Michael Reddy, Ph.D, CPC
           Healer  Trainer  Author   610 469 7588

Wednesday November 22, 2017
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Coach Thyself: Resolving Chronic Disease

Why are paraplegics happier than so many chronic disease sufferers? There's a “chronic disease trap” built into our health care system. How do you avoid it?

Imagine you win a major lottery. Anything vast and permanent wealth can create in your life is now yours. That’s bound to make you really happy, right? Alternatively, suppose you lost the use of both legs—wouldn't that seriously reduce any future happiness? Just think: you would never walk again. Surprisingly, careful research shows this is not true . Big lottery winners revert quickly to the same or worse levels of happiness. But, astonishingly, paraplegics confined to wheelchairs end up typically as happy and fulfilled as they were before (Martin Seligman, Authentic Happiness, p. 48).

With this in mind, let’s look at chronic diseases. Among these are conditions that don't diagnose easily, won’t seem to go away, and can amount to either minor or major stumbling blocks in life. They certainly do not impact individuals the way loss of two or more limbs would. But here’s what’s odd. These ailments cut very often more deeply into people’s happiness than does living from a wheelchair.

Our dominant approach to health care is impersonal, liability-driven, drug-centered, over-specialized, and largely mechanical (see FAQ’s “Structural Problems in US Health Care”). Together, these create a kind of chronic disease trap. Working as a wellness coach, helping people avoid this trap, I see regularly see the patterns that create it. Watch for these, and your prognosis gets much better.

Paraplegics don’t “cure” their condition. Instead, it evolves them. As the loss is accepted, they focus on exploring from the wheelchair the in’s and out’s of a new way of living. Interests and talents that were dormant before germinate and take root. New activities arise that bypass the condition. These populate the landscape of a different but equally, or sometimes, more fulfilling life. I’m not suggesting this doesn’t take courage. It does. But there’s such an important reversal. Here, you could almost say, it's the disease that “cures” the person. As a quadriplegic, Christopher Reeve became another kind of “superman.” Dr. Dan Gottlieb, of WHYY’s Voices in the Family, similarly challenged, has created an amazing life.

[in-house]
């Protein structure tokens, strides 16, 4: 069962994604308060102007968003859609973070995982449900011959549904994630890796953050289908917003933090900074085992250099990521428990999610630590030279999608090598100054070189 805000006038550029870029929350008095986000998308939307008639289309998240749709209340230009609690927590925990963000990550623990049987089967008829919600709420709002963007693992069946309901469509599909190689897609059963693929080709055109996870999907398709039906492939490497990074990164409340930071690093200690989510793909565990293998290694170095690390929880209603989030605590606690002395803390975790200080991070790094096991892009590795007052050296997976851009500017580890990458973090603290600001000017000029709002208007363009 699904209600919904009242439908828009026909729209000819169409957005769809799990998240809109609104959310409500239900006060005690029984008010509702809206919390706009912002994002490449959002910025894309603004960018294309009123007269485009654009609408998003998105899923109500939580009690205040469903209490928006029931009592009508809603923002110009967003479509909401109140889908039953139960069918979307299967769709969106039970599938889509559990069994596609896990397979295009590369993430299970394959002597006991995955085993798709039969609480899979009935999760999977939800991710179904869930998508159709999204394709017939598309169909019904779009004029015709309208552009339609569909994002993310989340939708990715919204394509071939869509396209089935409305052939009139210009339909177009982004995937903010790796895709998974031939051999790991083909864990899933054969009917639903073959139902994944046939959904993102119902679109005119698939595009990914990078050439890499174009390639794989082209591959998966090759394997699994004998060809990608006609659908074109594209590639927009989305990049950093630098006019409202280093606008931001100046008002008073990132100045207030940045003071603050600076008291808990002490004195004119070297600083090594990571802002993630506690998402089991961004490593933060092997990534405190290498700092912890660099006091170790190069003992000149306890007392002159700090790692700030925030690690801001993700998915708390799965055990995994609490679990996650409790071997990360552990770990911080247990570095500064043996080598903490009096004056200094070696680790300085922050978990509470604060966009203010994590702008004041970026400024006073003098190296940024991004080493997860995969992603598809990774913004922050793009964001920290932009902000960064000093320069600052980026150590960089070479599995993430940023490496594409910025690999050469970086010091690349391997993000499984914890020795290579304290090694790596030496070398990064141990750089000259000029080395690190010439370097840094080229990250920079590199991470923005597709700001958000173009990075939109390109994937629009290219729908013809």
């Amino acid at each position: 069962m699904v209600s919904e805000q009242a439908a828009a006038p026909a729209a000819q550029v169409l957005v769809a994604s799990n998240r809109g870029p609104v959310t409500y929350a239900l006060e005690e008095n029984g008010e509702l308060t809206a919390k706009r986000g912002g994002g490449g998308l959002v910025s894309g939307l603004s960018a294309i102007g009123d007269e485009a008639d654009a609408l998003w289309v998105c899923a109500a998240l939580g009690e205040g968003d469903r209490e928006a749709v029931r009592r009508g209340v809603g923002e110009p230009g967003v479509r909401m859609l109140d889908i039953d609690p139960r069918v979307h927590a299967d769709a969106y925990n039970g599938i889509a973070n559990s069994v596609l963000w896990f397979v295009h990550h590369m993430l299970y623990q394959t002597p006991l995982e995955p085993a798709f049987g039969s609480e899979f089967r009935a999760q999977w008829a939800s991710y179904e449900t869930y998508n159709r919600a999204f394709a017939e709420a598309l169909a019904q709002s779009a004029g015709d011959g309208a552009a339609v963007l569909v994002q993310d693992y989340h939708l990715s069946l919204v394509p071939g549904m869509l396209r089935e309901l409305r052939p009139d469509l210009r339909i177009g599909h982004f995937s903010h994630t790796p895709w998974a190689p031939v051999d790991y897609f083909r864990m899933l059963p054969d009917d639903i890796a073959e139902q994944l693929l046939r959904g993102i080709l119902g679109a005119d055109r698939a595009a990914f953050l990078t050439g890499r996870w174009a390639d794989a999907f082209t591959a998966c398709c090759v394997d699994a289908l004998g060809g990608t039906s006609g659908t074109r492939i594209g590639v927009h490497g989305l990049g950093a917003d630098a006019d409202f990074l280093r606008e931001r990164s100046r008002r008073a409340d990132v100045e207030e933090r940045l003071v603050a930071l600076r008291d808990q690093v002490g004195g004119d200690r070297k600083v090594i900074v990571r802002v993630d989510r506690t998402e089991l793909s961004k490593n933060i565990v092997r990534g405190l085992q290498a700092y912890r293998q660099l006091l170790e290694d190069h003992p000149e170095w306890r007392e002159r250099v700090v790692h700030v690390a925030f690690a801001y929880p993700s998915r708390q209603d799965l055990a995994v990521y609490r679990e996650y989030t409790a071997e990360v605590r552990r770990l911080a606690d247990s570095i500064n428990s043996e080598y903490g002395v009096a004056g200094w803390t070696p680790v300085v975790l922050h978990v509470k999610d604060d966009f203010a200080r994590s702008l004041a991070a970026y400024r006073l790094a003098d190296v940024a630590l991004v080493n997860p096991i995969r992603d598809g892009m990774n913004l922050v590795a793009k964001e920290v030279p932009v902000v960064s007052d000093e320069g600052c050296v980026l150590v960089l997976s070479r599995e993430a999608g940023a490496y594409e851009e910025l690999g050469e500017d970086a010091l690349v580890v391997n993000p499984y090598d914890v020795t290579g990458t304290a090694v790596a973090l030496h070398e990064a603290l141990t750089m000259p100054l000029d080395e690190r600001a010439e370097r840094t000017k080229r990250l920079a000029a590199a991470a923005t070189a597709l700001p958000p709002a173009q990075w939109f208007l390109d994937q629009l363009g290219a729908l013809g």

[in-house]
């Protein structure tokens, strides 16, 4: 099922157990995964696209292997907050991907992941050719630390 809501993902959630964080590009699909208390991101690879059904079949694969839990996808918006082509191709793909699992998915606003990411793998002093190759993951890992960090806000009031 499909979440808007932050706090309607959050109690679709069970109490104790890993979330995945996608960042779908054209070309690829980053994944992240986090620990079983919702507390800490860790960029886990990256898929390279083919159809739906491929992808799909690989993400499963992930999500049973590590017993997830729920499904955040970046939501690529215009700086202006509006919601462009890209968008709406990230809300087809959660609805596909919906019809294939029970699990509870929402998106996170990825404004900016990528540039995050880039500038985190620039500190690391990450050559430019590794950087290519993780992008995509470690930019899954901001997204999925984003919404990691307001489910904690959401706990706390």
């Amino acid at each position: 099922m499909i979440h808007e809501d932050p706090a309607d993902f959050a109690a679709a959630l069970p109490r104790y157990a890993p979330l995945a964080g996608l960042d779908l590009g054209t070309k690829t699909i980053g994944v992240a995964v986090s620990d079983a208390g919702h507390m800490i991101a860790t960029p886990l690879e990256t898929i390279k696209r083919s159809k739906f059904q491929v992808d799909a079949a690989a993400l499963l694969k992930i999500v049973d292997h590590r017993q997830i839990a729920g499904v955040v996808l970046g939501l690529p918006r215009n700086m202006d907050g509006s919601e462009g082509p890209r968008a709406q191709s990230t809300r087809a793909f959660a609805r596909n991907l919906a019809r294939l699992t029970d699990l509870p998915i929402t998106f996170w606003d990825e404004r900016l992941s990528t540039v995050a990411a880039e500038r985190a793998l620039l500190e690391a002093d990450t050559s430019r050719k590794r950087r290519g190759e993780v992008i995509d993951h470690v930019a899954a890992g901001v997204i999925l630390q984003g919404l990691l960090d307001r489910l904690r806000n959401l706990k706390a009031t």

Alternatively, afflicted with a chronic condition, you very often find yourself on a confusing merry-go-round of “treatments” aimed at fixing it. These can be slow and possibly strenuous. You lose time to tests and appointments, and go on elaborate regimens of supplements or prescription drugs. You may endure extreme cleanses or enforced dietary changes. Side effects appear. Various learned and hopefully caring specialists still all see something different as “the” likely cause. Most advise some narrowly focused remedy to push that variable back in place. Meanwhile, costs mount and your previous ways of enjoying life go on hold. Fear becomes a real issue. In short, the “cure” is now every bit as much of a problem as the disease.

Is it important for medical professionals to rule out or treat clear cut, major diseases? Certainly. Can supplements, cleanses, or medications help? Absolutely. But their effectiveness drops significantly if your interests, passions, and ways of enjoying life are fading from view. Or if, perhaps, they had already gone missing somewhere along the way. Your body rallies best in support of some form of passionately pursued interests. What if your symptoms are themselves a biological call to restore lost meaning?

Resolving chronic diseases means really accepting the limitations they impose, temporarily at least, and at the same time maintaining, rekindling, or evolving that which interests and excites you. Do this, and one of two things will follow. Either you will actually get the cure that eluded you before—because you have gotten the message to grow and avoided the trap. Or else the “disease” will move off to the side. It will become something with minimal impact on your meaningful life.

In my early sixties, I developed a painful condition in my feet. Having lived a very health-conscious life, I was shocked. Over 15 months, 9 different alternative and mainstream healing professionals worked with me. Ultimately, no physiological explanation appeared. Despite the care and support of these good individuals, it only got worse. The pain punched right through medication. I had to quit working. Walks, woodwork, sailing, dancing, social life, even pain-free days disappeared from my life. It seemed like I would be crippled.

At the same time, I never quit trying to fathom what my body was telling me. I wrote reports trying to get the various practitioners to understand each other's perspectives. I saw the downward spiral I was in and held on fiercely to whatever was left that I could enjoy. At its worst, satisfaction for me dwindled to sitting and carving little figures out of wood—an ambition I had never found time for before. Only when the quest led to family constellation work and wellness coaching did my feet improve.

A terrible experience, yes? But I see it now as the best thing that ever happened to me? Is that hard to believe? Well, out of it came a new career, the love of a wonderfully well-matched partner, and a self deeply liberated from the scars of a dysfunctional birth family. This is the lottery I had always wanted to win.

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